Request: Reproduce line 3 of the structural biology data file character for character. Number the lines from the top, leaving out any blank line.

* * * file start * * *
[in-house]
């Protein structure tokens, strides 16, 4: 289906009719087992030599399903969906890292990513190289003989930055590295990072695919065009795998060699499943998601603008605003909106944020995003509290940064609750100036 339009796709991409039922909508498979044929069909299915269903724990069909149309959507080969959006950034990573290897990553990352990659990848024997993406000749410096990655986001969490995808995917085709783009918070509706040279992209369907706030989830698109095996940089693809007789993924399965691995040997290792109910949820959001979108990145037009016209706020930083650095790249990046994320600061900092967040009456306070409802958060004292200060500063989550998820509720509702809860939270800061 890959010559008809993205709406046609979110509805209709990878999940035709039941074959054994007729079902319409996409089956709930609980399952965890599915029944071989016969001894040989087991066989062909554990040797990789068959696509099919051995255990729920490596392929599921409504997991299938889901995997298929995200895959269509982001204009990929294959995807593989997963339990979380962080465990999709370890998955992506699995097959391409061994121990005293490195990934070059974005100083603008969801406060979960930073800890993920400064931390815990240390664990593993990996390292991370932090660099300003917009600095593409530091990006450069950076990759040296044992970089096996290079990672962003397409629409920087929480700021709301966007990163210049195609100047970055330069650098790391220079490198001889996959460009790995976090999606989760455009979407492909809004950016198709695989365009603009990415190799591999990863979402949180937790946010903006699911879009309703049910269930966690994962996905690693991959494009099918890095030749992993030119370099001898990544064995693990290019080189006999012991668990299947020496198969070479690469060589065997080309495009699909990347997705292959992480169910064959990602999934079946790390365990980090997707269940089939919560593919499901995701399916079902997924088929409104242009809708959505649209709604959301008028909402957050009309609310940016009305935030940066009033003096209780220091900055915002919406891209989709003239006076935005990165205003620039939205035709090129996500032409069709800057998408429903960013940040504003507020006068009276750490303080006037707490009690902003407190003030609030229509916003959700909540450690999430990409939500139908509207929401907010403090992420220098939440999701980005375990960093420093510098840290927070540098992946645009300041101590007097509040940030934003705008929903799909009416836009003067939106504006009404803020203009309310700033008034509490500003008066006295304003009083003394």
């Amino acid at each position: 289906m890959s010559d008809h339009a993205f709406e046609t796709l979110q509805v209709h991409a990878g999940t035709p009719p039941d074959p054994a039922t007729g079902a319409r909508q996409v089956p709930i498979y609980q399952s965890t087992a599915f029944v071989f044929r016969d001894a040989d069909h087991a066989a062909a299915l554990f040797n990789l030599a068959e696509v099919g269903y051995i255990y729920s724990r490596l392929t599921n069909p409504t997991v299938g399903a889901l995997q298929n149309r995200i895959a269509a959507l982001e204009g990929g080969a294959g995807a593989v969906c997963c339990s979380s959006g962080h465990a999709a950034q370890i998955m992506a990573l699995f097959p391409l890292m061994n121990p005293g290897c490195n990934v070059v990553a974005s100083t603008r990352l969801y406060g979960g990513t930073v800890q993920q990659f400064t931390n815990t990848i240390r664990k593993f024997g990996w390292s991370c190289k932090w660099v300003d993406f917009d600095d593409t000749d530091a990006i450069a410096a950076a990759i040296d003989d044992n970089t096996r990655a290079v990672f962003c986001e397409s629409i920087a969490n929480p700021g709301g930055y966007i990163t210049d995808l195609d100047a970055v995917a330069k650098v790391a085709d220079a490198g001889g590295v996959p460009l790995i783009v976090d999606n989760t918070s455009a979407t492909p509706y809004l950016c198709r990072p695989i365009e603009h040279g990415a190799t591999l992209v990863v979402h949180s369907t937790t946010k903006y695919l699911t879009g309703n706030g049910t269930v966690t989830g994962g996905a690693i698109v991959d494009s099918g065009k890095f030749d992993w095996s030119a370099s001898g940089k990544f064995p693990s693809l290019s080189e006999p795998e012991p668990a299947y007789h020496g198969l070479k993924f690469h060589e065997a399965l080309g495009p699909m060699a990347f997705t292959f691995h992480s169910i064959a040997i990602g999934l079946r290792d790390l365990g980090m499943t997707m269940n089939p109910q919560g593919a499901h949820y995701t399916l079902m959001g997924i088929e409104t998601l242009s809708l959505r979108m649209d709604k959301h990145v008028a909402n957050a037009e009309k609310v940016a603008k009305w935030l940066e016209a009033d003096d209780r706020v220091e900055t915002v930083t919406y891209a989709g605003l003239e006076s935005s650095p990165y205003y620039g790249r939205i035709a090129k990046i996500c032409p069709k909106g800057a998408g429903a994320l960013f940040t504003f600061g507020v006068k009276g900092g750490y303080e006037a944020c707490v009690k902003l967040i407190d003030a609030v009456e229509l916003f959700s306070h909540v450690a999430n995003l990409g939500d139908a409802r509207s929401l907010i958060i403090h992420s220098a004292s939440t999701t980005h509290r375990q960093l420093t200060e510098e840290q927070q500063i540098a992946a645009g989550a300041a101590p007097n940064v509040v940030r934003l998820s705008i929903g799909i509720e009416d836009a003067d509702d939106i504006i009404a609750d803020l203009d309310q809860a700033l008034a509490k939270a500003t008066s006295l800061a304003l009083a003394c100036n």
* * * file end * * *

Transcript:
């Amino acid at each position: 289906m890959s010559d008809h339009a993205f709406e046609t796709l979110q509805v209709h991409a990878g999940t035709p009719p039941d074959p054994a039922t007729g079902a319409r909508q996409v089956p709930i498979y609980q399952s965890t087992a599915f029944v071989f044929r016969d001894a040989d069909h087991a066989a062909a299915l554990f040797n990789l030599a068959e696509v099919g269903y051995i255990y729920s724990r490596l392929t599921n069909p409504t997991v299938g399903a889901l995997q298929n149309r995200i895959a269509a959507l982001e204009g990929g080969a294959g995807a593989v969906c997963c339990s979380s959006g962080h465990a999709a950034q370890i998955m992506a990573l699995f097959p391409l890292m061994n121990p005293g290897c490195n990934v070059v990553a974005s100083t603008r990352l969801y406060g979960g990513t930073v800890q993920q990659f400064t931390n815990t990848i240390r664990k593993f024997g990996w390292s991370c190289k932090w660099v300003d993406f917009d600095d593409t000749d530091a990006i450069a410096a950076a990759i040296d003989d044992n970089t096996r990655a290079v990672f962003c986001e397409s629409i920087a969490n929480p700021g709301g930055y966007i990163t210049d995808l195609d100047a970055v995917a330069k650098v790391a085709d220079a490198g001889g590295v996959p460009l790995i783009v976090d999606n989760t918070s455009a979407t492909p509706y809004l950016c198709r990072p695989i365009e603009h040279g990415a190799t591999l992209v990863v979402h949180s369907t937790t946010k903006y695919l699911t879009g309703n706030g049910t269930v966690t989830g994962g996905a690693i698109v991959d494009s099918g065009k890095f030749d992993w095996s030119a370099s001898g940089k990544f064995p693990s693809l290019s080189e006999p795998e012991p668990a299947y007789h020496g198969l070479k993924f690469h060589e065997a399965l080309g495009p699909m060699a990347f997705t292959f691995h992480s169910i064959a040997i990602g999934l079946r290792d790390l365990g980090m499943t997707m269940n089939p109910q919560g593919a499901h949820y995701t399916l079902m959001g997924i088929e409104t998601l242009s809708l959505r979108m649209d709604k959301h990145v008028a909402n957050a037009e009309k609310v940016a603008k009305w935030l940066e016209a009033d003096d209780r706020v220091e900055t915002v930083t919406y891209a989709g605003l003239e006076s935005s650095p990165y205003y620039g790249r939205i035709a090129k990046i996500c032409p069709k909106g800057a998408g429903a994320l960013f940040t504003f600061g507020v006068k009276g900092g750490y303080e006037a944020c707490v009690k902003l967040i407190d003030a609030v009456e229509l916003f959700s306070h909540v450690a999430n995003l990409g939500d139908a409802r509207s929401l907010i958060i403090h992420s220098a004292s939440t999701t980005h509290r375990q960093l420093t200060e510098e840290q927070q500063i540098a992946a645009g989550a300041a101590p007097n940064v509040v940030r934003l998820s705008i929903g799909i509720e009416d836009a003067d509702d939106i504006i009404a609750d803020l203009d309310q809860a700033l008034a509490k939270a500003t008066s006295l800061a304003l009083a003394c100036n």